Tilapia is the second most important freshwater food in the Philippines. The most important species is the Nile Tilapia (Tilapia Nolitica). Tilpia grows very fast and reaches marketable weight of at least 200 grams in less than six months. A backyard fishpond for tilapia will increase family income because it is a good quality food suitable for processing into dried, smoked, or salted dried.
I. Estimated Investment Cost
Fishpond Selection and Preparation
1. Select Fishpond with the following characteristics:
– Clay soil to hold water
– Water is accessible throughout the year and can be sourced from river, spring, deep-well, rain or tap water. It must be free from pesticide contamination and pollution.
– Site is elevated for water to flow easily.
– Pond size could be 30-200 sqm. initially and can be expanded.
– Should not be flooded during the rainy season and has enough sunlight.
2. Level the bottom of the pond to prevent seepage.
3. Conduct pond treatment only in concrete ponds to remove the toxic effect of cement. Do this by washing, flooding, and draining the pond at least three (3) times.
4. Fertilize with organic fertilizer (chicken manure) at a rate of 1kg/sqm.
5. Fill the pond with water at an initial depth of 5-10 cm after the application of organic fertilizer for a week. This would allow the growing of algae to serve as natural feed for the fish. Growth can be observed through the greenish coloration of water.
6. Fill the pond with water to the desired level between 1m to 1.5 m
7. To ensure no fish will escape, fine-meshed wire should screen the drainage area (pipe).
1. Stock during the early morning or late in the afternoon when the water is cool to avoid the weakening of the fish. Care should be maintained. Choose pure quality stocks and do not allow them to crossbreed with other species to preserve their genetic quality.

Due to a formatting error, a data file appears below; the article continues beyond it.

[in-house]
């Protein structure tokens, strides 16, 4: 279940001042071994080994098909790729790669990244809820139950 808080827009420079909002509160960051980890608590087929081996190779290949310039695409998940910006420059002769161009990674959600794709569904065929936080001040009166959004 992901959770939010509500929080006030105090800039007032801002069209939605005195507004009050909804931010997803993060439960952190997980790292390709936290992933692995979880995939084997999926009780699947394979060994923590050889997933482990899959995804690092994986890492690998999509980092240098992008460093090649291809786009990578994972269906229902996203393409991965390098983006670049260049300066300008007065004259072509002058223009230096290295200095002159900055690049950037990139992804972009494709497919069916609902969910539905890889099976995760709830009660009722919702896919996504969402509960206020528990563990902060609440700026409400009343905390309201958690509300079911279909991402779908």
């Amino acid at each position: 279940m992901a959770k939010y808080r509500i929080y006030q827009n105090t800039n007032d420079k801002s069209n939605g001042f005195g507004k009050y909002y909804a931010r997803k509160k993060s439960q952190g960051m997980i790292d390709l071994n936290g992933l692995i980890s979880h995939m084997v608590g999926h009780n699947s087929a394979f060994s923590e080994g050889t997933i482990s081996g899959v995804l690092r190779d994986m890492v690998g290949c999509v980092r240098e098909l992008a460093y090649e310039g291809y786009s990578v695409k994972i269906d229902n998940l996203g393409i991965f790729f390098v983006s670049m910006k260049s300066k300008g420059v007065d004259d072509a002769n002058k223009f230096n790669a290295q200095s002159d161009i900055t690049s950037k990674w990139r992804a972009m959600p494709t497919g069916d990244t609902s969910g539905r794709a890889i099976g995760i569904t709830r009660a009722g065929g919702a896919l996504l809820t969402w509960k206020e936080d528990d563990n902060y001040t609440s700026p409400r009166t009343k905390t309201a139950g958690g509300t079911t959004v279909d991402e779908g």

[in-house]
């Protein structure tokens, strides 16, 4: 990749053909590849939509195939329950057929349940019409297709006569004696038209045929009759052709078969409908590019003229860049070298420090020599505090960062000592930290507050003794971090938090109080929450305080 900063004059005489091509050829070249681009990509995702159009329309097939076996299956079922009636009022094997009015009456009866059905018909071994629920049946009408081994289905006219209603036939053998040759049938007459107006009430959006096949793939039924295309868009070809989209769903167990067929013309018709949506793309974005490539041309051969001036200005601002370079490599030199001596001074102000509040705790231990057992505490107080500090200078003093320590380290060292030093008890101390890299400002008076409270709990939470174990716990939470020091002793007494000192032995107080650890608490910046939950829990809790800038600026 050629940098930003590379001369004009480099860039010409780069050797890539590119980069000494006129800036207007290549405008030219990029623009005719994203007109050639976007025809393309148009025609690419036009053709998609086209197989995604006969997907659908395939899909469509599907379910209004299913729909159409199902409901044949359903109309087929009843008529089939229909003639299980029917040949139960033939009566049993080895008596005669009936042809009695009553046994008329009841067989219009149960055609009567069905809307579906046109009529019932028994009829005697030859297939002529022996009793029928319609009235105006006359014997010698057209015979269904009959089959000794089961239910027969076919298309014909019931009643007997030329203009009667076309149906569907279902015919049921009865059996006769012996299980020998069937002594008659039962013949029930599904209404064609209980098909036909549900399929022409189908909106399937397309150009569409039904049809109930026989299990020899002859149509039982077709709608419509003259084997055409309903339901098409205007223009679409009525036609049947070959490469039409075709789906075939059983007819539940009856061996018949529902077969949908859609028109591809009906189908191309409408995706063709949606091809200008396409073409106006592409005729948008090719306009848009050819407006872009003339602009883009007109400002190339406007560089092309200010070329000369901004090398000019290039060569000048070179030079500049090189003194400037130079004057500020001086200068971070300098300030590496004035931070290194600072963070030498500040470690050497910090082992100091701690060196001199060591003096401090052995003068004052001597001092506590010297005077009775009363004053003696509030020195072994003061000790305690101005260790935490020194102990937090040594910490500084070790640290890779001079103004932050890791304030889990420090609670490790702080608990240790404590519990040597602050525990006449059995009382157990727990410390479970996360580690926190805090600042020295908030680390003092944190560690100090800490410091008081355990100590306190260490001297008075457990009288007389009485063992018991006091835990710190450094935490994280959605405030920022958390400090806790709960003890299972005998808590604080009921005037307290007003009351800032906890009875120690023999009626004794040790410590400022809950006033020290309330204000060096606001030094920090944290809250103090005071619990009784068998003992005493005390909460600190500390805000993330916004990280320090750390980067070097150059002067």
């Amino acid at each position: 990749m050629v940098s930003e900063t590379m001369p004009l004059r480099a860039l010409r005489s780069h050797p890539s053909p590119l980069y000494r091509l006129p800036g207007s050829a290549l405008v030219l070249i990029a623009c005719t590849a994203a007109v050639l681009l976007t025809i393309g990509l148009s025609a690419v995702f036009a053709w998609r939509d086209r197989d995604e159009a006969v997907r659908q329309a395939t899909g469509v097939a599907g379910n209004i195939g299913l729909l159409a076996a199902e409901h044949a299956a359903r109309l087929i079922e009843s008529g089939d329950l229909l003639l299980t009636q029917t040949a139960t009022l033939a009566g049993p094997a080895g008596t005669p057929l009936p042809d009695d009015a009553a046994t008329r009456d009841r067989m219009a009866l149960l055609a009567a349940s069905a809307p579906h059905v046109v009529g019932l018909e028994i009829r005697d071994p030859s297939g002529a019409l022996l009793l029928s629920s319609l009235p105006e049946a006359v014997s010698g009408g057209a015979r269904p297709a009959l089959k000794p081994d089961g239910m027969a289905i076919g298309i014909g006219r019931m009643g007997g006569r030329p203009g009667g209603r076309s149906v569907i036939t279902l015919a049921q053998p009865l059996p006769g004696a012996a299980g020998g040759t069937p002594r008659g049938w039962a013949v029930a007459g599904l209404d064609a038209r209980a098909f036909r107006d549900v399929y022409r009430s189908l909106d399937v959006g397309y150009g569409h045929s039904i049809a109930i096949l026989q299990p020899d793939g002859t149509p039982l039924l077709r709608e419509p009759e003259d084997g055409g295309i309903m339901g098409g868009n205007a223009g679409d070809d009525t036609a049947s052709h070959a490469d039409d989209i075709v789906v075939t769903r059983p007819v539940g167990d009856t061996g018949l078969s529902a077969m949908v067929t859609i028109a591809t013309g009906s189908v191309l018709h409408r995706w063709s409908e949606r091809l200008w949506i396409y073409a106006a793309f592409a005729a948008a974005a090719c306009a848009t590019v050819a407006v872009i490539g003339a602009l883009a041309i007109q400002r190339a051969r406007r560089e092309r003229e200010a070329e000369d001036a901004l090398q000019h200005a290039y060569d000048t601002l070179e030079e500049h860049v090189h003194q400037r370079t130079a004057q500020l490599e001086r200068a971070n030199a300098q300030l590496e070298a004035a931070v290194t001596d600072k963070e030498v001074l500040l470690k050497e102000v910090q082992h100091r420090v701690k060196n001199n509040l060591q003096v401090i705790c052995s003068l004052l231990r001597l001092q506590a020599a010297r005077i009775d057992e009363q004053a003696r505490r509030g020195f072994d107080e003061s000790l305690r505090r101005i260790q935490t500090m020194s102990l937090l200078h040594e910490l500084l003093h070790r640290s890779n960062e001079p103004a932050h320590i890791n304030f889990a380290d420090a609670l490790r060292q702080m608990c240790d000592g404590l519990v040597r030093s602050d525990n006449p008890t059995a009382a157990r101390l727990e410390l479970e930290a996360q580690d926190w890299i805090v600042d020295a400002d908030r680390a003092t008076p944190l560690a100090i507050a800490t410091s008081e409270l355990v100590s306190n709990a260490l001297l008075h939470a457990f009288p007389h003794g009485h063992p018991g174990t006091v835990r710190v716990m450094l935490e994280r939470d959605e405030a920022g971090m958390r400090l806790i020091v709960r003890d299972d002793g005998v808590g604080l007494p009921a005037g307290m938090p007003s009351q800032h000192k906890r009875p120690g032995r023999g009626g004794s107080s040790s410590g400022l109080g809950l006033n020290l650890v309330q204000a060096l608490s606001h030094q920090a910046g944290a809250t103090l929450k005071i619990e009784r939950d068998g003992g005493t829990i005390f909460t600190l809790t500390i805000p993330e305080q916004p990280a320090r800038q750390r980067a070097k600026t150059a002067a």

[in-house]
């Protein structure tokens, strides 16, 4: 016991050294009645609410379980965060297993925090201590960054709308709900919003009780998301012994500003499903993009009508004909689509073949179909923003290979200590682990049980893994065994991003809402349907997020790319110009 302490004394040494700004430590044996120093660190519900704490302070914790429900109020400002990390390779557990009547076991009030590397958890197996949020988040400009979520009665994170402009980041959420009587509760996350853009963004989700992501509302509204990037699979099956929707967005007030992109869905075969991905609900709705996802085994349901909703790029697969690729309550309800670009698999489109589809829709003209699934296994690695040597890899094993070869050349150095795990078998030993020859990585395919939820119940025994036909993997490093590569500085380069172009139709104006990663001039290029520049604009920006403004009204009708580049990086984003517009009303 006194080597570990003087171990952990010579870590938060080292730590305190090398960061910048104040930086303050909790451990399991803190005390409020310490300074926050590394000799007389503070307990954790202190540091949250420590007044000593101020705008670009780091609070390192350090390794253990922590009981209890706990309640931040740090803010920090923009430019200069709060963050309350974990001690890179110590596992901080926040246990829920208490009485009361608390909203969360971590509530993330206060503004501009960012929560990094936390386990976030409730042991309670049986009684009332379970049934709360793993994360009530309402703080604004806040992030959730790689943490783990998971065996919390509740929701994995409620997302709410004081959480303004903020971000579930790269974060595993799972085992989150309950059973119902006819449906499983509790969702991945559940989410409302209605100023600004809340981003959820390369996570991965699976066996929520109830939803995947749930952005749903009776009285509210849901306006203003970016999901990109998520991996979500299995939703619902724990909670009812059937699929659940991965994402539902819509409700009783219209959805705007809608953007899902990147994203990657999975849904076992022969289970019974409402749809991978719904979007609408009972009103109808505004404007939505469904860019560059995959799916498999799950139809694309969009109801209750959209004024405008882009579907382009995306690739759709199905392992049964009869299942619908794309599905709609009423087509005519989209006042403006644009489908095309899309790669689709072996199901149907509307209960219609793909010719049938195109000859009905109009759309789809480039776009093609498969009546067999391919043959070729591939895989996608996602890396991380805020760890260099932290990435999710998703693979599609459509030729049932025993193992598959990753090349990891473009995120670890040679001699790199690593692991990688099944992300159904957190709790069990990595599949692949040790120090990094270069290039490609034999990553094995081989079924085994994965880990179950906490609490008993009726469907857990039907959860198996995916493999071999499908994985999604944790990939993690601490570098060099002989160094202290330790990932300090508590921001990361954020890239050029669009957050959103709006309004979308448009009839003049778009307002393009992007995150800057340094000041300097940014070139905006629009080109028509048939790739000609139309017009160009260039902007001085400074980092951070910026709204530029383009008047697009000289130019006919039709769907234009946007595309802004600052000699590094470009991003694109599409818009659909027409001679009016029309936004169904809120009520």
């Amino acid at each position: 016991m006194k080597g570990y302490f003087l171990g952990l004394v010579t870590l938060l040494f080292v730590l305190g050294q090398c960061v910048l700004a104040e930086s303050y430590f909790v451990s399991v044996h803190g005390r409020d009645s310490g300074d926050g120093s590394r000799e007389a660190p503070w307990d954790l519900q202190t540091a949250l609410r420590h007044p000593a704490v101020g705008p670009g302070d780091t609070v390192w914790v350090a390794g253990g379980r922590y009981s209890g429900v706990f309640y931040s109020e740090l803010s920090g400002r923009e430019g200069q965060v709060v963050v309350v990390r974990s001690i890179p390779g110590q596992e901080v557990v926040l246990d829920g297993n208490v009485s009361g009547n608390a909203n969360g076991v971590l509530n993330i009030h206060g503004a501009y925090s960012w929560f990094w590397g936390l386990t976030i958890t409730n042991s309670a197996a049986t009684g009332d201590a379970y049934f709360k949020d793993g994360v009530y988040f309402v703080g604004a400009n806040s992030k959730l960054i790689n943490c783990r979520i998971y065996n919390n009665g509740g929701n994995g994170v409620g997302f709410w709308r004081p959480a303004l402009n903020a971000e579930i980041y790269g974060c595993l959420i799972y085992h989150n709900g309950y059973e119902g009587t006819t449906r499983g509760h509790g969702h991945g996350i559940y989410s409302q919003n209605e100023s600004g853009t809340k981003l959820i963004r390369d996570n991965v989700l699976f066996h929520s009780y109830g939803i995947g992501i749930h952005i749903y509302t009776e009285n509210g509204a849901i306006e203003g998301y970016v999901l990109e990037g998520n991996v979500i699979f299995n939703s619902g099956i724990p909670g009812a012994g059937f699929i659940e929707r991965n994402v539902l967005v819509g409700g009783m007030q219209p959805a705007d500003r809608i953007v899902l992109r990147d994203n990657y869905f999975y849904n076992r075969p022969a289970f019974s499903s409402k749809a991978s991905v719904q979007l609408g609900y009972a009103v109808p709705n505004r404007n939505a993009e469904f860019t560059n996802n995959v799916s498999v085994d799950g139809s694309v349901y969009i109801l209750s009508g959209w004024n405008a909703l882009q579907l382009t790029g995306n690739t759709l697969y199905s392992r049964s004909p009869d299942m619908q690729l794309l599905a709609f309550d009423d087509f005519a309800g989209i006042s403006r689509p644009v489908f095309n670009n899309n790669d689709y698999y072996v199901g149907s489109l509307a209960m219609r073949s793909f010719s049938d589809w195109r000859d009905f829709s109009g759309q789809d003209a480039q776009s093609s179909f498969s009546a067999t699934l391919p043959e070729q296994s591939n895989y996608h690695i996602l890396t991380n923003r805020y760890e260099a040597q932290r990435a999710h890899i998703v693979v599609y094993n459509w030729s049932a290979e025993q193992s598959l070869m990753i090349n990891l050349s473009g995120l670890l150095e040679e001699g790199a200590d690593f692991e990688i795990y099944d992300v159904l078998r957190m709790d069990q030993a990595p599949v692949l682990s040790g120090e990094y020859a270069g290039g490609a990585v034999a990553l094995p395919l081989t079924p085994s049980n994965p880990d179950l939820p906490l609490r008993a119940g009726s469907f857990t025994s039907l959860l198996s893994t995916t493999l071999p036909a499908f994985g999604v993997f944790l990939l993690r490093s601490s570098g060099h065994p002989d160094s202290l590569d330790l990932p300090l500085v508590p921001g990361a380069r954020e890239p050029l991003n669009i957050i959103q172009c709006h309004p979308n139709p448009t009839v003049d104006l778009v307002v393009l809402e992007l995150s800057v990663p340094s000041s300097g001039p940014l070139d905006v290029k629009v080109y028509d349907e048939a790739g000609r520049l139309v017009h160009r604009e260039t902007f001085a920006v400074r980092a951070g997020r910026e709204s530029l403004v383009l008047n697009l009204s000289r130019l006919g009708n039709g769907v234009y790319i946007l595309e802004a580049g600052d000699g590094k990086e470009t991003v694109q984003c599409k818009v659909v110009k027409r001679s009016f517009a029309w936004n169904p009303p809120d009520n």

2. Deliver the fingerlings to the pond in oxygenated plastic bags to ensure maximum survival of the fingerlings.
3. To assimilate water in plastic bags, open the plastic bags of fingerlings to float within the pond from 30 minutes to one hour. Open the plastic bags in water to allow the fingerlings to swim freely.
4. Stock the ponds of at least 6 fingerlings/sqm. The ratio is 1 male is to 3 females. Avoid to pair many male tilapias because this tends to slow down the production of fingerlings since they tend to eat their own fingerlings due to lack of feed.
Care and Maintenance
1. Feed the tilapias twice daily (morning and afternoon) in one portion of the pond. Supplement feeds with fine rice bran, bread crumbs, earthworms and others at an initial rate of 5% of the total body weight of the fish.
2. Maintain the natural fishfood by adding more fertilizer every week. Place chicken droppings in sacks and suspend in the water at every corner of the pond. Put 2.5 kg of chicken manure per bag.
3. Maintain a water depth level of 1- 1.5 meters.
4. Gradually remove excess fingerlings after the third month of stocking. Retain 6 fingerlings/sqm. Excess fingerlings can be used in the manufacture of fish meal and as ingredient for livestock and poultry needs.
5. Plant kangkong and gabi at one portion of the pond to provide shade for the fish during hot weather and to serve as growing media for natural fish food. Water lily also provides shade. However, do not totally cover the pond with plants as these will interfere with the natural food production process.
6. Prevent seepages and leakages by patching them with muds. Clear the pond dikes with weeds.
7. Plant trees and grass near the dike to avoid erosion and avoid dumping of garbage.
1. Introduce catfish to pond to control the population of small fishes for at least three months before harvest. After 4-6 months, tilapias weigh 200-400 grams and are ready for harvest.
2. Drain the pond totally and allow fish to accommodate the lowest portion in the drainage area for easy harvesting. After harvesting stock the pond again.
Sources on procedures:
Sustainable Livelihood Options for the Philippines– An Information kit (Coastal Ecosystem). Department of Environment and Natural Resources (DENR).
III. Estimated Costing and Pricing (For 1 Kg of Tilapia)
* Estimated pricing and costing is based on a 100 sqm. concrete pond.
* Tilapia weigh at an average of 200-250 grams and are sold at 4-5 pieces for every kilo.
* The higher the volume (and larger the pond area) of production per season (more than 202 kgs.), the lower the production cost, thus further increasing the mark-up to more than 30%. The higher the mark-up, the more profits earned.
* If price per kilogram is lower compared with existing market price, increase the mark-up to more than 30%.
IV. Registration Requirements
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